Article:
For compounds of Formula (I), R1 is suitably cyano, --(CR10 R11)--N--(OR2)--C(Z)--R4 or --(CR9 R10)--N--(OR2)R8. Preferably R1 is cyano or --(CR10 R11)--N--(OR2)--C(Z)--R4.
For compounds of Formula (I), R2 is suitably hydrogen, a pharmaceutically acceptable cation, aroyl or a C1-12 alkanoyl.
For compounds of Formula (I), R4 is suitably NR8 R9, alkyl1-6 ; halosubstituted alkyl1-6 ; hydroxy substituted alkyl1-6 ; alkenyl2-6 ; aryl or heteroaryl optionally substituted by halogen, alkyl1-6, halosubstituted alkyl1-6, hydroxyl, or alkoxy1-6. Preferably R4 is NR8 R9.
For compounds of Formula (I), R5 is suitably a C(O)(CH2)q aryl or S(O)2 (CH2)q aryl moiety; q is an integer having a value of 1 to 18. R5 is preferably C(O)(CH2)q aryl; and q is preferably 5 to 10, more preferably 6. The aryl moiety may be optionally substituted independently one to three times by (R3)v ; and v is an integer having a value of 1 to 3. The aryl is suitably phenyl or naphthyl, preferably phenyl.
R3 is hydrogen, halogen, alkyl1-5, cycloalkyl5-8, hydroxy, (CHY)t carboxy, alkoxyl5, thioalkyl1-5, sulphinylalkyl1-5, sulphonylalkyl1-5, halosubstituted alkyl1-6, (CHY)t N(R8)2 or cyano; t is 0 or an integer having a value of 1; and Y is hydrogen or alkyl1-4 ; and R8 is as defined below. Preferably R3 is hydrogen.
For compounds of Formula (I), R8 is suitably hydrogen or alkyl1-6 ; and R9 is suitably hydrogen, alkyl1-6, aryl, benzyl, heteroaryl, alkyl substituted by halogen or hydroxyl, or phenyl substituted by a member selected from the group consisting of halo, cyano, alkyl1-12, alkoxy1-6, halosubstituted alkyl1-6, alkylthio, alkylsulphonyl, or alkylsulfinyl; or R8 and R9 may together with the nitrogen to which they are attached form a ting having 5 to 7 members, which members may be optionally replaced by a heteroatom selected from oxygen, sulfur or nitrogen. Preferably R8 and R9 are both hydrogen.
For compounds of Formula (I), suitably R10 and R11 are independently hydrogen or C1-4 alkyl.
For compounds of Formula (I), suitably R6 is independently selected from hydrogen, halogen, alkyl1-5, cycloalkyl5-8, hydroxy, (CHY)t carboxy, alkoxy1-5, thioalkyl1-5, sulphinylalkyl1-5, sulphonylalkyl1-5, halosubstituted alkyl1-6, (CHY)t N(R8)2, cyano or an optionally substituted arylC1-4 alkyl; and r is an integer having a value of 1 to 3; t is 0 or an integer having a value of 1; and Y is hydrogen or alkyl 1-4. Preferably R6 is an optionally substituted arylC1-4 alkyl.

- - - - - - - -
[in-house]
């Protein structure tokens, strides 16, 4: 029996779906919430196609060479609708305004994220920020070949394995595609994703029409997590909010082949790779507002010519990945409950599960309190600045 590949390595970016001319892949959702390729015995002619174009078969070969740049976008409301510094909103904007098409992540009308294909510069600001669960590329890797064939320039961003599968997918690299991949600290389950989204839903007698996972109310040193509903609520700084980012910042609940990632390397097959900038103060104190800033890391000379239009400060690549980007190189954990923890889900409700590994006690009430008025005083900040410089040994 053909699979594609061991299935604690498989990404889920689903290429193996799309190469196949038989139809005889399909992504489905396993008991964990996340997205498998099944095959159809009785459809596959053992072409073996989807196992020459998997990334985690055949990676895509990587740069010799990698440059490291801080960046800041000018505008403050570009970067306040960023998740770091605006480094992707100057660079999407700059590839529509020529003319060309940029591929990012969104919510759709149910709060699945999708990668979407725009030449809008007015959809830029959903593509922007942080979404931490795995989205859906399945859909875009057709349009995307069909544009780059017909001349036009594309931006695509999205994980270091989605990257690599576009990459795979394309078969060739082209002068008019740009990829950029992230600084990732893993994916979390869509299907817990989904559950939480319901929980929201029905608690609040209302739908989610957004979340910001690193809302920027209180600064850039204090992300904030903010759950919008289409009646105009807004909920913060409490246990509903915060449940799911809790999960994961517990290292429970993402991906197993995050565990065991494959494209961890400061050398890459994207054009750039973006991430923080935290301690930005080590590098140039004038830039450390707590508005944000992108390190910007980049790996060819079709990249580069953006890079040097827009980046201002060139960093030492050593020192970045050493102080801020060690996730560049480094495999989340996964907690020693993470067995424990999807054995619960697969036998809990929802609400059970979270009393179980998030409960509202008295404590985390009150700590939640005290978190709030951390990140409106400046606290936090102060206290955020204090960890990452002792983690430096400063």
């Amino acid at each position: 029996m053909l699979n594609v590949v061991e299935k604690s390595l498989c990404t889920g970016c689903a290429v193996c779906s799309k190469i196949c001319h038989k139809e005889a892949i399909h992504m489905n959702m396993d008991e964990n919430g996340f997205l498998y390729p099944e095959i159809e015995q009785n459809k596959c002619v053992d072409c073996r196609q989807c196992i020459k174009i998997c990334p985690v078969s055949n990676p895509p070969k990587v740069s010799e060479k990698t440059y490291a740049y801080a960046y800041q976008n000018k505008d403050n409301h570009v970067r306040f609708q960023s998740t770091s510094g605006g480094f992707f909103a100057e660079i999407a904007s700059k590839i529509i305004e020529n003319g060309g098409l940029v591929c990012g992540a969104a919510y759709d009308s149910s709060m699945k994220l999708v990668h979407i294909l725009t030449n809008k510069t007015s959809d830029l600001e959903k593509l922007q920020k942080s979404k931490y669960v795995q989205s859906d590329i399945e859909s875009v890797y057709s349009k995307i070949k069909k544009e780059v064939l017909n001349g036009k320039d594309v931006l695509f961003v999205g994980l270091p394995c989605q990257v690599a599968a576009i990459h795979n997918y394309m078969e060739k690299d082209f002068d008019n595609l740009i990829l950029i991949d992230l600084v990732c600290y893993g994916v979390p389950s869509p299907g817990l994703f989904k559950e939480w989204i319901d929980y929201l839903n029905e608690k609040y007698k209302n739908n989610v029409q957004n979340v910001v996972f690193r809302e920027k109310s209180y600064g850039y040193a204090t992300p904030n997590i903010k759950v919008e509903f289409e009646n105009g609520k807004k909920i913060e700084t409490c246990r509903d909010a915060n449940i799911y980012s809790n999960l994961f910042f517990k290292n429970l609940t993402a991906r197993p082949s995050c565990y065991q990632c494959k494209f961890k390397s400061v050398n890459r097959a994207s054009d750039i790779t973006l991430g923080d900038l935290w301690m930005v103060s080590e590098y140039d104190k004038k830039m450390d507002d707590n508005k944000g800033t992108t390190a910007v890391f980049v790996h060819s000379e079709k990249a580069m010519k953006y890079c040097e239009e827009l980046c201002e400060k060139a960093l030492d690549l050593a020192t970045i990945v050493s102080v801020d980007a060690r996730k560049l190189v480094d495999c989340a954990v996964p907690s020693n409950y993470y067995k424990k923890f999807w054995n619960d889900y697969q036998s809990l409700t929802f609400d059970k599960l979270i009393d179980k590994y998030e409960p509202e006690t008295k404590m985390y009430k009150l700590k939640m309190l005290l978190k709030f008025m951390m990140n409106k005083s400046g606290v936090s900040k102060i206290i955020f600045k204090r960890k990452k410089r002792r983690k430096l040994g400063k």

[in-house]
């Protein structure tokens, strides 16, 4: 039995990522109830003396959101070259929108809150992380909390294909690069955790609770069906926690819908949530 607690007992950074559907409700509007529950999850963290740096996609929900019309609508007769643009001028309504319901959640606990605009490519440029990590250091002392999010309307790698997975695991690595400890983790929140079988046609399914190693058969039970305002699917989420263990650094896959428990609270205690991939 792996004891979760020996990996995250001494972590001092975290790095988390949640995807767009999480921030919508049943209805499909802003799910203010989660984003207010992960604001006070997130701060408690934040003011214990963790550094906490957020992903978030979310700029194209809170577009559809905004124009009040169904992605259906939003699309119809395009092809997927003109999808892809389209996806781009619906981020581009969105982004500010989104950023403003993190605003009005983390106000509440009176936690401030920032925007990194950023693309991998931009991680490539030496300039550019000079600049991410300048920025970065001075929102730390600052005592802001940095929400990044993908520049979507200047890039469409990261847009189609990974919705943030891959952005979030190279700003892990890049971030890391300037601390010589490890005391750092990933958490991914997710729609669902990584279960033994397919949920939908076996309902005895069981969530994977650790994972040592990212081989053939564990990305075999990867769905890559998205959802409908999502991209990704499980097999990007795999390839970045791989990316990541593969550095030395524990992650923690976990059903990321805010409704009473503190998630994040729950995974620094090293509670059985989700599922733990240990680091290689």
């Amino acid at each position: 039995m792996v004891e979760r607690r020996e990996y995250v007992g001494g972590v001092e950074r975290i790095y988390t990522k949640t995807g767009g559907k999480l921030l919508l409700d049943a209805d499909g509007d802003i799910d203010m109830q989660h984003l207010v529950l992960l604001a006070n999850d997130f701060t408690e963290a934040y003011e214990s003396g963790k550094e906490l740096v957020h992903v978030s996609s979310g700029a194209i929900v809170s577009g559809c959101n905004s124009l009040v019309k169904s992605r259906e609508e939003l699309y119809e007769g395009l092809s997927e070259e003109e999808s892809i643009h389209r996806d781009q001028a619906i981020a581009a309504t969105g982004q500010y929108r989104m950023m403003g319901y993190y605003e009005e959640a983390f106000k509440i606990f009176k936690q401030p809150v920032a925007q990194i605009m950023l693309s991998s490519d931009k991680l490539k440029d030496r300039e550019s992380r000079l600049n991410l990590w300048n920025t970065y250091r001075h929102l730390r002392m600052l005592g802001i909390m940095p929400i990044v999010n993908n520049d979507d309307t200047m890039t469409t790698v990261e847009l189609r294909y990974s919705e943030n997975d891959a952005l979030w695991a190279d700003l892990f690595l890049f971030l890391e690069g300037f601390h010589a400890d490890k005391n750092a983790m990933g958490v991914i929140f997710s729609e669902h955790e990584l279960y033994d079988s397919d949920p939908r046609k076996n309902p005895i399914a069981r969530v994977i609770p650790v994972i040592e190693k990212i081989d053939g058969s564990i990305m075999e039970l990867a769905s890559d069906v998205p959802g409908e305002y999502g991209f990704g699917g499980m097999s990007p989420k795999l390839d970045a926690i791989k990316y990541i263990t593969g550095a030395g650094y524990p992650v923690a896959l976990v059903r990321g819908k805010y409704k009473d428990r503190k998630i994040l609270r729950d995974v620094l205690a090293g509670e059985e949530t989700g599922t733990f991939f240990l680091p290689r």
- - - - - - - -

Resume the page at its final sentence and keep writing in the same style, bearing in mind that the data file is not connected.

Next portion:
The aryl moiety of the arylalkyl group is optionally substituted independently by the moiety (R7)s ; wherein s is an integer having a value of 1 to 3; and R7 is selected from hydrogen, halogen, alkyl1-5, cycloalkyl5-8, hydroxy, (CHY)t carboxy, alkoxy1-5, thioalkyl1-5, sulphinylalkyl1-5, sulphonylalkyl1-5, halosubstituted alkyl1-6, (CHY)t N(R8)2, or cyano. The aryl alkyl group is preferably benzyl. R7 is preferably hydrogen.
For compounds of Formula (I), Z is suitably oxygen or sulfur, preferably oxygen.
For compounds of Formula (I), X is suitably a carbon, a substituted nitrogen, oxygen or sulfur moiety, preferably oxygen.
Exemplified compounds of Formula (II) are: (±) N-[3-(7-phenylheptylamido)-4-(4-phenylmethyl)phenylthio]-butyl-N-hydroxy urea; or [(±)3-(7-Phenylheptylamido)-4-(4-phenylmethyl)phenylthio]butylnitrile.
For compounds of Formula (II), R1 is suitably NR8 R9, alkyl1-6 ; halosubstituted alkyl1-6 ; hydroxy substituted alkyl1-6 ; alkenyl2-6 ; aryl or heteroaryl optionally substituted by halogen, alkyl1-6, halosubstituted alkyl1-6, hydroxyl, or alkoxy1-6.
For compounds of Formula (II), R2 is suitably hydrogen, a pharmaceutically acceptable cation, aroyl or a C1-12 alkanoyl.
For compounds of Formula (II), R5 is suitably a C(O)(CH2)q aryl or S(O)2 (CH2)q aryl moiety; q is an integer having a value of 1 to 18. R5 is preferably C(O)(CH2)q aryl; and preferably q is 5 to 10, more preferably 6. The aryl moiety may be optionally substituted independently one to three times by (R3)v ; and v is an integer having a value of 1 to 3. The aryl is suitably phenyl or naphthyl, preferably phenyl.
R3 is hydrogen, halogen, alkyl1-5, cycloalkyl5-8, hydroxy, (CHY)t carboxy, alkoxy1-5, thioalkyl1-5, sulphinylalkyl1-5, sulphonylalkyl1-5, halosubstituted alkyl1-6, (CHY)t N(R8)2 or cyano; t is 0 or an integer having a value of 1; and Y is hydrogen or alkyl1-4 ; and R8 is as defined below. Preferably R3 is hydrogen.
For compounds of Formula (II), suitably R6 is independently selected from hydrogen, halogen, alkyl1-5, cycloalkyl5-8, hydroxy, (CHY)t carboxy, alkoxy1-5, thioalkyl1-5, sulphinylalkyl1-5, sulphonylalkyl1-5, halosubstituted alkyl1-6, (CHY)t NCR8)2, cyano or an optionally substituted arylC1-4 alkyl; and r is an integer having a value of 1 to 3; t is 0 or an integer having a value of 1; and Y is hydrogen or alkyl1-4. Preferably R6 is an optionally substituted arylC1-4 alkyl.
The aryl moiety of the arylalkyl group is optionally substituted independently by the moiety (R7)s ; wherein s is an integer having a value of 1 to 3; and R7 is selected from hydrogen, halogen, alkyl1-5, cycloalkyl5-8, hydroxy, (CHY)t carboxy, alkoxy1-5, thioalkyl1-5, sulphinylalkyl1-5, sulphonylalkyl1-5, halosubstituted alkyl1-6, (CHY)t N(R8)2, or cyano. The aryl C1-4 alkyl group is preferably benzyl. R7 is preferably hydrogen.
For compounds of Formula (II), X is suitably a carbon, substituted nitrogen, oxygen or sulfur moiety, preferably oxygen.
For compounds of Formula (II), Z is suitably oxygen or sulfur, preferably oxygen.
Exemplified compounds of Formula (II) are:
(±) N-[3 -(7-phenylheptylamido)-4-(4-phenylmethyl)phenylthio]-butyl-N-hydroxy urea.